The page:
The Ascent of Information: Books, Bits, Genes, Machines, and Life’s Unending Algorithm. Scharf, Caleb

One of the most peculiar and possibly unique features of humans is the vast amount of information we carry outside our biological selves. But in our rush to build the infrastructure for the 20 quintillion bits we create every day, we’ve failed to ask exactly why we’re expending ever-increasing amounts of energy, resources, and human effort to maintain all this data.

Drawing on deep ideas and frontier thinking in evolutionary biology, computer science, information theory, and astrobiology, Caleb Scharf argues that information is, in a very real sense, alive. All the data we create—all of our emails, tweets, selfies, A.I.-generated text and funny cat videos—amounts to an aggregate lifeform. It has goals and needs. It can control our behavior and influence our well-being. And it’s an organism that has evolved right alongside us.

This symbiotic relationship with information offers a startling new lens for looking at the world. Data isn’t just something we produce; it’s the reason we exist. This powerful idea has the potential to upend the way we think about our technology, our role as humans, and the fundamental nature of life.

The Ascent of Information offers a humbling vision of a universe built of and for information. Scharf explores how our relationship with data will affect our ongoing evolution as a species. Understanding this relationship will be crucial to preventing our data from becoming more of a burden than an asset, and to preserving the possibility of a human future.

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Extracting real social interactions from social media: a debate of COVID-19 policies in Mexico

Alberto García-Rodríguez, Tzipe Govezensky, Carlos Gershenson, Gerardo G. Naumis, Rafael A. Barrio
A study of the dynamical formation of networks of friends and enemies in social media, in this case Twitter, is presented. We characterise the single node properties of such networks, as the clustering coefficient and the degree, to investigate the structure of links. The results indicate that the network is made from three kinds of nodes: one with high clustering coefficient but very small degree, a second group has zero clustering coefficient with variable degree, and finally, a third group in which the clustering coefficient as a function of the degree decays as a power law. This third group represents ∼2% of the nodes and is characteristic of dynamical networks with feedback. This part of the lattice seemingly represents strongly interacting friends in a real social network.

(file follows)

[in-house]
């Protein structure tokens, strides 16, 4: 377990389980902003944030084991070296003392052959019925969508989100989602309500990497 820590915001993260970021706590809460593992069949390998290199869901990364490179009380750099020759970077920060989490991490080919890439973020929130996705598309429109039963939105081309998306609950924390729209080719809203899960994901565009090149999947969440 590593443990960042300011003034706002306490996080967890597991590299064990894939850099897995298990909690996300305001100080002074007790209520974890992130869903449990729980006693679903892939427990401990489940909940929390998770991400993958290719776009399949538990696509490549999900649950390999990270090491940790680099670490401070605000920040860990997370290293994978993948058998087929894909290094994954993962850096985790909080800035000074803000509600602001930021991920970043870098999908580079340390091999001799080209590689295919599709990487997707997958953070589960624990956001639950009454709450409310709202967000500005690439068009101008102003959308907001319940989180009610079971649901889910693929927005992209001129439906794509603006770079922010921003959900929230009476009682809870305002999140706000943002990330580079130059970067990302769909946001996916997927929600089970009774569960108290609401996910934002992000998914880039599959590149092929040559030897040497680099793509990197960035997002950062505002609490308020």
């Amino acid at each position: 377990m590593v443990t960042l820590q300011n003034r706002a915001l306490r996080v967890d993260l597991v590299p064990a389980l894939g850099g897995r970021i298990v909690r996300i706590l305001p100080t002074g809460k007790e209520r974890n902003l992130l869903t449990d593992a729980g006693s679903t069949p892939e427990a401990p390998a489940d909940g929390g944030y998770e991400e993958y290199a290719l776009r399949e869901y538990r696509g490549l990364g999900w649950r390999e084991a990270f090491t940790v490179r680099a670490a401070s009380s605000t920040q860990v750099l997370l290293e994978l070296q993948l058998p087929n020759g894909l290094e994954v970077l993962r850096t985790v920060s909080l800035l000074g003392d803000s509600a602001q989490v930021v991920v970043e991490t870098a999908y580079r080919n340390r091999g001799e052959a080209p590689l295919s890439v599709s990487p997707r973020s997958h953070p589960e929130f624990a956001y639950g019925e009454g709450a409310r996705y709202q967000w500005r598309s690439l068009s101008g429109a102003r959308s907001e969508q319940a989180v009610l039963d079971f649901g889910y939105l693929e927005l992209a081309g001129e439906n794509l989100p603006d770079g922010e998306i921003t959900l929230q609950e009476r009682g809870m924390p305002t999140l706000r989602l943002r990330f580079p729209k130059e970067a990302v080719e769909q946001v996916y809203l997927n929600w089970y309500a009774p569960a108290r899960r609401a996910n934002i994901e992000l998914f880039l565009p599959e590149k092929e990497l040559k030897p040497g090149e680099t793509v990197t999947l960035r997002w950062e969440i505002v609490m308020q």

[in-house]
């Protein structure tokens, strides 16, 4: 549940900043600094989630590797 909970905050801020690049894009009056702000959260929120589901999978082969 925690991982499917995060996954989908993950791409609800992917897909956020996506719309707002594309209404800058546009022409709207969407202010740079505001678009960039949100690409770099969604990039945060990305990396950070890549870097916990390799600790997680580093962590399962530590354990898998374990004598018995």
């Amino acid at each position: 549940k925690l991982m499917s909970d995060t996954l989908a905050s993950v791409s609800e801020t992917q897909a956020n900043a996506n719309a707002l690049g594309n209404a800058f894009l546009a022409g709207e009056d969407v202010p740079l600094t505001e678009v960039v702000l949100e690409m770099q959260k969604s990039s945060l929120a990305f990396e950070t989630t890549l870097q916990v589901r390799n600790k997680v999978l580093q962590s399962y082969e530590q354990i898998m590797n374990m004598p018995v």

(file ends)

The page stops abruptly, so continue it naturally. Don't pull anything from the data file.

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Thermodynamic Efficiency of Interactions in Self-Organizing Systems

Ramil Nigmatullin and Mikhail Prokopenko

Entropy 2021, 23(6), 757

The emergence of global order in complex systems with locally interacting components is most striking at criticality, where small changes in control parameters result in a sudden global reorganization. We study the thermodynamic efficiency of interactions in self-organizing systems, which quantifies the change in the system’s order per unit of work carried out on (or extracted from) the system. We analytically derive the thermodynamic efficiency of interactions for the case of quasi-static variations of control parameters in the exactly solvable Curie–Weiss (fully connected) Ising model, and demonstrate that this quantity diverges at the critical point of a second-order phase transition. This divergence is shown for quasi-static perturbations in both control parameters—the external field and the coupling strength. Our analysis formalizes an intuitive understanding of thermodynamic efficiency across diverse self-organizing dynamics in physical, biological, and social domains.

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Too Lazy to Read the Book: Episode 10 with Dashun Wang

Dashun is an Associate Professor and the Founding Director of the Center for Science of Science and Innovation at Northwestern University. 

He works on the Science of Science, turning the scientific method upon ourselves, using amazing new datasets and tools from complexity sciences and artificial intelligence.

His research has been published repeatedly in journals like Nature and Science, and has been featured in virtually all major global media outlets. Dashun is a recipient of multiple awards for his research and teaching, including Young Investigator awards, Poets & Quants Best 40 Under 40 Professors, Junior Scientific Award from the Complex Systems Society, Thinkers50 Radar List, and more. 

In this wide-ranging conversation, we talk about his life, career and his new book The Science of Science.

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